My name is Andrea Andrews and I love to teach swimming. What I am teaching in the pool has changed for the better over the years through experience and by syllabus changes allowing me to place a much stronger emphasis on play, fun and enjoyment of the water. The influence of technology on my job has also grown over the years having the use of online CPD, smart phones to talk to my clients every spare minute, twitter, linked in, Facebook and now I take my registers on an iPad that is protected inside a water proof case when I work for GLL/Better at Didcot Wave. I have been using this handheld device for about 12 weeks now and enjoyably it has its advantages, removing the necessity for soggy paper records or the expense of me laminating these same sheets myself and using waterproof marker pens.
At first I found it difficult to transfer all of the details I already possessed about the children’s progress onto the device as there was a lot to enter in the short window of time that the records are modifiable (the same day of the week as the class) and I had habitually recorded more stepped detail than the iPad form permits. I am adjusting to the new leaner system by carrying more detail in my head which may keep senility at bay and may soon wonder what I ever did without it. This is what happens in life. However, I would also like to consider what will come out of this routine electronic data collection. Parents are able to go online and see the status of their child’s progress. This is useful for them to see where their child is in the stage and saves pieces of paper being exchanged. It may not reduce the necessary exchanges of words between parents and teachers, so essential for calmer waters to be maintained. It should improve safety too where a child cannot enter the water without being present on the electronic register. The operator; GLL says that they find real time live registers a key benefit.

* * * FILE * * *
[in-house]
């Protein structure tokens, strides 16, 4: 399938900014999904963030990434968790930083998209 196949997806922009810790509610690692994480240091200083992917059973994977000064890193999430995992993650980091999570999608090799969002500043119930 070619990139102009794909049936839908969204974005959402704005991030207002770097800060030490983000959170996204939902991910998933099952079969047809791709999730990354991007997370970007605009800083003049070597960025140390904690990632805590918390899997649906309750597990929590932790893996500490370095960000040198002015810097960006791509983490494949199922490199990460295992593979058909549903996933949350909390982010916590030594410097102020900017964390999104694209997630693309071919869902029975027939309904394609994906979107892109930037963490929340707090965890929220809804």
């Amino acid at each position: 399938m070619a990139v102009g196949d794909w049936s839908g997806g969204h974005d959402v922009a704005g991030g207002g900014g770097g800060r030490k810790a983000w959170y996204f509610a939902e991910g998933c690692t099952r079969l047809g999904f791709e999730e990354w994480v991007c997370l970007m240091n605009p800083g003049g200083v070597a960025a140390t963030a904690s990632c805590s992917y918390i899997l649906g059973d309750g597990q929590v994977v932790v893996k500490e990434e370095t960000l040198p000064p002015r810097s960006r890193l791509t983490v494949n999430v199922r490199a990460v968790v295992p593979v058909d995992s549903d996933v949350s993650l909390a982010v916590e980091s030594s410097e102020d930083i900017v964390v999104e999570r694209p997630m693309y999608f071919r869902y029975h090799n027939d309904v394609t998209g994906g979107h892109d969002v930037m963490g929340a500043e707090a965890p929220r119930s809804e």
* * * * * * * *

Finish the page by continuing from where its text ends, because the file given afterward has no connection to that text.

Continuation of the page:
In conditions where “the system is down” teachers revert to using paper again and I have not so far lost, dropped or drowned a device thankfully. The intrigued members of the public and the children enjoyed me asking “Anyone for pizza?” when I first started to take the register and now they have satisfied their curiosity we get can all get on with the lesson much faster. What interests me greatly however, are the statistical analyses that the operator may be able to ply on the large evolving data set that they will hold across their numerous sites. Patterns will presumably emerge that can inform the operators how to make improvements in their swim schools. What form any improvements will take and whether teachers will feel that they are empowered as part of a positive process is down to the skill of the operator and the practical accuracy of the interpretations they make. Bare statistics can hide or mislead in equal measure and I hope that operators will not become too dependent on this ready source, employ their newfound knowledge wisely, always follow up with objective on the ground researches and not ever be tempted to make speedy or financial justifications to throw any babes out with the backwash. I would love to see it used as a research tool to shine a light on why some children fail to feel like a swimmer or able to enjoy the water as this will define their future participation.
Examples of how GLL plans to use data for the benefit of the customer include – intervention schemes should pupils be stuck on particular areas of the curriculum, eg a clinic on Breast stroke leg action, monitoring of ongoing assessments, talent identification schemes linked to pupils progression speed and age.
So as a pioneering child of the Pac Man and space invaders age I am being dragged into the 21st century further every day. I never thought I would see the day that electronic records are used in swimming pools so as usual will be trying my best to keep up but will also keep an eye on the interests of the pupils we try so hard to help day in and day out.